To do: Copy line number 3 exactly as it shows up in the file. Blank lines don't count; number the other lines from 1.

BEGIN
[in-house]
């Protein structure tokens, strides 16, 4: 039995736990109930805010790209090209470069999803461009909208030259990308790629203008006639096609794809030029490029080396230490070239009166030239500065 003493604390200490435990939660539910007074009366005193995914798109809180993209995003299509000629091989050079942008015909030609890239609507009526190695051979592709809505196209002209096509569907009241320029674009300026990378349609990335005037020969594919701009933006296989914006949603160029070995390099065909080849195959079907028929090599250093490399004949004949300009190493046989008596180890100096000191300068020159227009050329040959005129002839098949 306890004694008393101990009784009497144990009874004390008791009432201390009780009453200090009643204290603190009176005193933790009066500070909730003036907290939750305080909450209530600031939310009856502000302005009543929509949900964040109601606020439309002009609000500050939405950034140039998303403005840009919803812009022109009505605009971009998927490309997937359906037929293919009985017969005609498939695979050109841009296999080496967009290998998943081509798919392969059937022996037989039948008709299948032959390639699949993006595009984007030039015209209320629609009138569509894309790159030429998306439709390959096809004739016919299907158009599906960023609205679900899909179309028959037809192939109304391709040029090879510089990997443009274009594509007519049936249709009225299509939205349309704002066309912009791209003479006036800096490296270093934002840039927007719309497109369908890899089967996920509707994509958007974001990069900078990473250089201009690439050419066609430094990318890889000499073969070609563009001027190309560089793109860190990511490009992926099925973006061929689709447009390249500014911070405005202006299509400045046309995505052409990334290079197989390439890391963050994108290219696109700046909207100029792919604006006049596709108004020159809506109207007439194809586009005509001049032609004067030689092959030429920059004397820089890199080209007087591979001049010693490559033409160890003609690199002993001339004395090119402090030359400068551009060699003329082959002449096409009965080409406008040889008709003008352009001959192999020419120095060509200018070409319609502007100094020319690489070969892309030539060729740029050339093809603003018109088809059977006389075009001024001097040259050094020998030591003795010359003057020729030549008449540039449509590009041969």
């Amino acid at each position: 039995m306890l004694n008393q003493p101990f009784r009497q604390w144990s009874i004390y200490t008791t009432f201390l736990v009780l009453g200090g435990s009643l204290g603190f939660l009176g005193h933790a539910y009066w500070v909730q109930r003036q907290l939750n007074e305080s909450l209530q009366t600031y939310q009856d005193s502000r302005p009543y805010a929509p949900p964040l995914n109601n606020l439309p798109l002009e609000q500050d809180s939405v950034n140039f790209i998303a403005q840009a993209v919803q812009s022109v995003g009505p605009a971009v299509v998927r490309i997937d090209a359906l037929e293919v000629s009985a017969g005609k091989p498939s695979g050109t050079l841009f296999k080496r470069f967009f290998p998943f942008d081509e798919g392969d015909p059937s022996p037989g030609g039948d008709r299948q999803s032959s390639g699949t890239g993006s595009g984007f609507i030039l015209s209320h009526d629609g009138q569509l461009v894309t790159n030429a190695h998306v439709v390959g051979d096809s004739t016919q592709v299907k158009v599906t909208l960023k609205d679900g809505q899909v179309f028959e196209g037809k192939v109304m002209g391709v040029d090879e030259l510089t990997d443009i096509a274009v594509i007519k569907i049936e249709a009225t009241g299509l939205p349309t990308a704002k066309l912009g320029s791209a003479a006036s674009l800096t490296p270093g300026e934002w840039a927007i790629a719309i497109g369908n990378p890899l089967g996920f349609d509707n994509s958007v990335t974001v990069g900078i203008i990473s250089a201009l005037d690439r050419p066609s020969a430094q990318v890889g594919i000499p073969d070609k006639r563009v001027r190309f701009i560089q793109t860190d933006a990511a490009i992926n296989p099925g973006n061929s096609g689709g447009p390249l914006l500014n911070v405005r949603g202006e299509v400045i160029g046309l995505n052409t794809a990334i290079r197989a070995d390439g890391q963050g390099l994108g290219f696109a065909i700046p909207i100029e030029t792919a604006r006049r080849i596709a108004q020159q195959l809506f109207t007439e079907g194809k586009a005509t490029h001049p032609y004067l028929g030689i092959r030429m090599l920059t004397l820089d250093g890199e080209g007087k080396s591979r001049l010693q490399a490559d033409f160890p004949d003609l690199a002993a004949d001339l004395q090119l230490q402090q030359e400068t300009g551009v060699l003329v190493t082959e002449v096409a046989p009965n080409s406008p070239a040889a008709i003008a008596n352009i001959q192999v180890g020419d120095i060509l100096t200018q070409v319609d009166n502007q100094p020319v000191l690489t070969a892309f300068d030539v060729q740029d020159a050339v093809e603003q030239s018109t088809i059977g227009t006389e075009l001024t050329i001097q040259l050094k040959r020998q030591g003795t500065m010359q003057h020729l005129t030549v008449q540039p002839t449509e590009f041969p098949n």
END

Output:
């Amino acid at each position: 039995m306890l004694n008393q003493p101990f009784r009497q604390w144990s009874i004390y200490t008791t009432f201390l736990v009780l009453g200090g435990s009643l204290g603190f939660l009176g005193h933790a539910y009066w500070v909730q109930r003036q907290l939750n007074e305080s909450l209530q009366t600031y939310q009856d005193s502000r302005p009543y805010a929509p949900p964040l995914n109601n606020l439309p798109l002009e609000q500050d809180s939405v950034n140039f790209i998303a403005q840009a993209v919803q812009s022109v995003g009505p605009a971009v299509v998927r490309i997937d090209a359906l037929e293919v000629s009985a017969g005609k091989p498939s695979g050109t050079l841009f296999k080496r470069f967009f290998p998943f942008d081509e798919g392969d015909p059937s022996p037989g030609g039948d008709r299948q999803s032959s390639g699949t890239g993006s595009g984007f609507i030039l015209s209320h009526d629609g009138q569509l461009v894309t790159n030429a190695h998306v439709v390959g051979d096809s004739t016919q592709v299907k158009v599906t909208l960023k609205d679900g809505q899909v179309f028959e196209g037809k192939v109304m002209g391709v040029d090879e030259l510089t990997d443009i096509a274009v594509i007519k569907i049936e249709a009225t009241g299509l939205p349309t990308a704002k066309l912009g320029s791209a003479a006036s674009l800096t490296p270093g300026e934002w840039a927007i790629a719309i497109g369908n990378p890899l089967g996920f349609d509707n994509s958007v990335t974001v990069g900078i203008i990473s250089a201009l005037d690439r050419p066609s020969a430094q990318v890889g594919i000499p073969d070609k006639r563009v001027r190309f701009i560089q793109t860190d933006a990511a490009i992926n296989p099925g973006n061929s096609g689709g447009p390249l914006l500014n911070v405005r949603g202006e299509v400045i160029g046309l995505n052409t794809a990334i290079r197989a070995d390439g890391q963050g390099l994108g290219f696109a065909i700046p909207i100029e030029t792919a604006r006049r080849i596709a108004q020159q195959l809506f109207t007439e079907g194809k586009a005509t490029h001049p032609y004067l028929g030689i092959r030429m090599l920059t004397l820089d250093g890199e080209g007087k080396s591979r001049l010693q490399a490559d033409f160890p004949d003609l690199a002993a004949d001339l004395q090119l230490q402090q030359e400068t300009g551009v060699l003329v190493t082959e002449v096409a046989p009965n080409s406008p070239a040889a008709i003008a008596n352009i001959q192999v180890g020419d120095i060509l100096t200018q070409v319609d009166n502007q100094p020319v000191l690489t070969a892309f300068d030539v060729q740029d020159a050339v093809e603003q030239s018109t088809i059977g227009t006389e075009l001024t050329i001097q040259l050094k040959r020998q030591g003795t500065m010359q003057h020729l005129t030549v008449q540039p002839t449509e590009f041969p098949n």